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Minimize your risk of stroke during American Stroke Month and year round
Dane Clarke, M.D., specializes in emergency medicine at St. Petersburg’s Northside Hospital.
By the American Heart Association
There are several warning signs for stroke, a medical emergency that can make part of a person’s face droop or cause an individual to have trouble speaking. More than seven million American adults have had a stroke, which is a leading cause of disability.
This American Stroke Month, the American Heart Association/American Stroke Association shares vital information about stroke and highlights that stroke is preventable. Those who have experienced a stroke can avoid having a second one through following medical advice.
Stroke happens when a blood vessel bringing oxygen and nutrients to the brain either gets blocked by a clot or bursts. This causes a part of the brain to become deprived of the blood and oxygen it needs to function, prompting brain cells to die. The effects of a stroke can have a long-term impact on a person’s vision, speech and mobility.
Time is crucial in minimizing any lasting effects from stroke. According to Dane Clarke, M.D., a specialist in emergency medicine at Northside Hospital in St. Petersburg, it’s important to quickly identify a stroke.
“If you have weakness, if you have a difficult time speaking, if you lose vision or become confused, get to the hospital as soon as possible,” says Dr. Clarke.
The American Heart Association/American Stroke Association encourages people to learn the warning signs of stroke through the acronym “F.A.S.T.”
Face drooping. Look for one side of the face sagging and ask the person to smile.
Arm weakness. Ask the person to raise both arms. Is one arm drifting downward?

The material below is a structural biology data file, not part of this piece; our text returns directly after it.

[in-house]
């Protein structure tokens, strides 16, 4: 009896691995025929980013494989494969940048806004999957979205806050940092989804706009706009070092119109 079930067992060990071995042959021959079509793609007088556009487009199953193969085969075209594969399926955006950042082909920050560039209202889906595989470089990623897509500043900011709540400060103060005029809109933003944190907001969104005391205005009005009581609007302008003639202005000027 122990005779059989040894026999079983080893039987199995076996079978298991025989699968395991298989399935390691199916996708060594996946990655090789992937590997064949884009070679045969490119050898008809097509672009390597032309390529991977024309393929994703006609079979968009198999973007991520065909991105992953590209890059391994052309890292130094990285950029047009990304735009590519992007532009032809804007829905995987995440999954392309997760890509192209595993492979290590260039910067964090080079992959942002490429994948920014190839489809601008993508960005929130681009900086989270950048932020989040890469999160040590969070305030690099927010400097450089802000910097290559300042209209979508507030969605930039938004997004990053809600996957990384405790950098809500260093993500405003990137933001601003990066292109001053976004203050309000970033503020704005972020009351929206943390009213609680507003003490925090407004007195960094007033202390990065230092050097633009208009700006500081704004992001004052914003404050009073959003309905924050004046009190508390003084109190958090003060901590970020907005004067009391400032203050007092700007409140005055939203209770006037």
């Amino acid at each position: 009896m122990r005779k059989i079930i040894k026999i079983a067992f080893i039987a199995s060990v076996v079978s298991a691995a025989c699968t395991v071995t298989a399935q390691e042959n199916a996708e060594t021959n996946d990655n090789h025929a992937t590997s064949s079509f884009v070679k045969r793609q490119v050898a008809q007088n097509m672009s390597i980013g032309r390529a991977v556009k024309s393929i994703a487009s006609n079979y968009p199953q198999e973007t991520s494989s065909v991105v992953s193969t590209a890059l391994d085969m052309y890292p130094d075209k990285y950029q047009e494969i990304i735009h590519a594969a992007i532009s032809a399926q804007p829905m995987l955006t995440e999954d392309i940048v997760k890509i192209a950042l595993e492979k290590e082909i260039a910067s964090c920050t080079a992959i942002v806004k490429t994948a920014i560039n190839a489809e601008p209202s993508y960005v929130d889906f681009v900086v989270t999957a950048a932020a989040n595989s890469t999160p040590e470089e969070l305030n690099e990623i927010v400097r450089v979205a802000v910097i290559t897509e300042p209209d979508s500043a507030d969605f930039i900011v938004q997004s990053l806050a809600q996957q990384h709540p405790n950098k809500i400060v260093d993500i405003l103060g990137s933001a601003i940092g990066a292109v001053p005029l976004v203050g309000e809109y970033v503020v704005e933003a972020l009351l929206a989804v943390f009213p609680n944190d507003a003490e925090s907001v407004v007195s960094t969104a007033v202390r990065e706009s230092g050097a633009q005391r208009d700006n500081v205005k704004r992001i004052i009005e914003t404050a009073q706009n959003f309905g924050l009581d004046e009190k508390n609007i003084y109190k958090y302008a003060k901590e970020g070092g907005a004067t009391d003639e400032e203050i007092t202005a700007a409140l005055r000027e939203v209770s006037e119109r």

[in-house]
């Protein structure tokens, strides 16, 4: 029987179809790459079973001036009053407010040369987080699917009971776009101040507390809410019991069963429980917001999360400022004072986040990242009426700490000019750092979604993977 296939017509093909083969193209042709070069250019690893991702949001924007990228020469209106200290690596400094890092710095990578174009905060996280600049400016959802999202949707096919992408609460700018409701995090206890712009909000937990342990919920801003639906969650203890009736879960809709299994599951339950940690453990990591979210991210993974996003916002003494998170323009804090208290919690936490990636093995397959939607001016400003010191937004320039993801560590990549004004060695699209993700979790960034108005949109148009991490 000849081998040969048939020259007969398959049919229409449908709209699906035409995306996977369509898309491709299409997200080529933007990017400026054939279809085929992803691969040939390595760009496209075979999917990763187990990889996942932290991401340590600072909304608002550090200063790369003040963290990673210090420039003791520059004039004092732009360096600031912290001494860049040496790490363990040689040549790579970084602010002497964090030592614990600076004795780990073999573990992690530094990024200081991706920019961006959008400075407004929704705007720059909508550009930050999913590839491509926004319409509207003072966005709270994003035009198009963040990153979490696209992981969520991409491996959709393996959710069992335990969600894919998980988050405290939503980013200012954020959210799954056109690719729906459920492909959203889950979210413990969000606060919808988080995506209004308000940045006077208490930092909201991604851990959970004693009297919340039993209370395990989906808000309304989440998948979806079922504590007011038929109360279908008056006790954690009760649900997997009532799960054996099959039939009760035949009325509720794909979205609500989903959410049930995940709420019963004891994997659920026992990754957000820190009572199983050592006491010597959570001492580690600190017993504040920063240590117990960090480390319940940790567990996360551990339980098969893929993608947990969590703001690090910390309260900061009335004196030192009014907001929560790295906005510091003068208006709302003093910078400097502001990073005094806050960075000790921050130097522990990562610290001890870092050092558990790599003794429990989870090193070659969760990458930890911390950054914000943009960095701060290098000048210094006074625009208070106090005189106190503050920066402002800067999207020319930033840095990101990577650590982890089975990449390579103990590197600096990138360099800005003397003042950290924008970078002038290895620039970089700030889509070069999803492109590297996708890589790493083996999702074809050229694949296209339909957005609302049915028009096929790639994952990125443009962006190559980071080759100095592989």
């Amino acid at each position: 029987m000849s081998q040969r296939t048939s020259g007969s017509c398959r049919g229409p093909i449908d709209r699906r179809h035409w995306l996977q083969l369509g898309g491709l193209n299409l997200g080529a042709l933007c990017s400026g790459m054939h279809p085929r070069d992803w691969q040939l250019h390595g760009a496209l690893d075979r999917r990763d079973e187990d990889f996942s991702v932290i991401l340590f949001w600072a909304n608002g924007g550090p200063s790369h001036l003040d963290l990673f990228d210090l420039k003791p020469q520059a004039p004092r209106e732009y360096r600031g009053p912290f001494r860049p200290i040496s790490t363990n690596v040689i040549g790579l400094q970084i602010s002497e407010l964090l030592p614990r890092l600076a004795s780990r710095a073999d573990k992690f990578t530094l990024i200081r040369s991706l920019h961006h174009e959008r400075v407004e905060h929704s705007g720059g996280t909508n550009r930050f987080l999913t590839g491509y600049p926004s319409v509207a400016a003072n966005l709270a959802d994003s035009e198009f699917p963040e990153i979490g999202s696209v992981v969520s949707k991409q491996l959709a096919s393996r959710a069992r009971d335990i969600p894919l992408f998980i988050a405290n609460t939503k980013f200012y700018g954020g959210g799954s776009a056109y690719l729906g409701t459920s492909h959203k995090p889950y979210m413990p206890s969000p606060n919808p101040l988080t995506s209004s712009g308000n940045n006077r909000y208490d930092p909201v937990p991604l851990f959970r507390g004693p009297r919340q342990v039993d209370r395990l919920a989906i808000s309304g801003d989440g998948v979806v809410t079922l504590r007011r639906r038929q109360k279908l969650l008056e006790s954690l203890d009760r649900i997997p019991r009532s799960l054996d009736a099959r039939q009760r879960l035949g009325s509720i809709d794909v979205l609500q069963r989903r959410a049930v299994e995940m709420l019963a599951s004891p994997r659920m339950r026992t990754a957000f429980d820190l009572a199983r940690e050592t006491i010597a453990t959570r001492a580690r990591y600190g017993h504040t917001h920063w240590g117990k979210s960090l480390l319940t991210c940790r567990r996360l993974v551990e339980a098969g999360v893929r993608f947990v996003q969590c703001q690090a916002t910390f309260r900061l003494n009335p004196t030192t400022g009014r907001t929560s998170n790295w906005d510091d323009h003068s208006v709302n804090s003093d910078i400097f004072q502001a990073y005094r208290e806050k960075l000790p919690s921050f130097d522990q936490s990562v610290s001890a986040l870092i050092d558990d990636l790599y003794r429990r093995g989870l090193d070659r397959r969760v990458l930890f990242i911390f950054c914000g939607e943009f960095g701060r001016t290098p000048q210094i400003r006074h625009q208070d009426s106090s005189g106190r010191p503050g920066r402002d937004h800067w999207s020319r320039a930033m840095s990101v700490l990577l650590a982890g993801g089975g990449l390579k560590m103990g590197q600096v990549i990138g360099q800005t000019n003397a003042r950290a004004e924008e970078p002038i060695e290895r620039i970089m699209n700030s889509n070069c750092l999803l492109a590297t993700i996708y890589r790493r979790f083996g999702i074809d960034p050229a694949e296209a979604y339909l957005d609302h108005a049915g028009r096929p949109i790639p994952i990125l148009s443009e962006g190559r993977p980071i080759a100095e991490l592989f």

Speech difficulty. Is the person slurring their words, or are they having difficulty speaking?
Time to call 9-1-1. Dial 9-1-1 if the person shows any of these symptoms, even if they stop, to get them to the hospital.
“If people recognize the signs of a stroke, and they can get in to the hospital within an hour or so of the onset of a stroke, their chances of getting back to normal are way higher than if they don’t get treatment,” stresses Dr. Clarke.
Dr. Clarke says the majority of people he sees for stroke are older. “Most of our patients are over 60, but occasionally we do get younger ones.” He cites genetics and health conditions such as diabetes and high blood pressure as reasons for those under 30 having a stroke.
Prevention — the best medicine
People can prevent stroke by being knowledgeable about certain risk factors, including high cholesterol, lack of physical activity, and nicotine use, to name a few.
The American Heart Association/American Stroke Association emphasizes that high blood pressure is the leading cause of stroke as well as the most common manageablerisk factor for this medical emergency. Often called “the silent killer,” high blood pressure (HPB) — or hypertension — quietly damages blood vessels, possibly leading to stroke.
Dr. Clarke notes many African Americans live with hypertension, while a recent report from the Centers for Disease Control and Prevention shows African Americans are most likely to die from stroke in comparison with other ethnicities.
African Americans with HPB can reduce their chance of stroke by limiting their alcohol intake; eating a heart healthy, low-salt diet; and working with their doctor.
“I think the biggest two things to preventing stroke are having routine checkups and adhering to medication regimens,” Dr. Clarke adds.
Advice to avoid another stroke
Most patients Dr. Clarke sees at Northside Hospital for stroke are diagnosed with high blood pressure. Northside, the first Agency for Health Care Administration-designated Comprehensive Stroke Center in St. Petersburg and a Nationally Certified Comprehensive Stroke Center, provides specialized care for those who have experienced stroke.
For individuals who have undergone treatment for stroke, Dr. Clarke offers similar counsel to what he gives to those seeking preventative measures.
“I tell them to take their medication as prescribed and to follow-up with their physicians,” he states. “That’s one of the biggest issues. A lot of patients don’t take their medication because they feel fine, so they feel they don’t have to take it. Whatever the health professionals have told you to do, you need to do. If you’re given medication, take it. If you’re given physical therapy, do the therapy.”
Following doctors’ orders, along with knowing the risk factors and warning signs of this medical emergency can go a long way in preventing or reducing the enduring effects of stroke.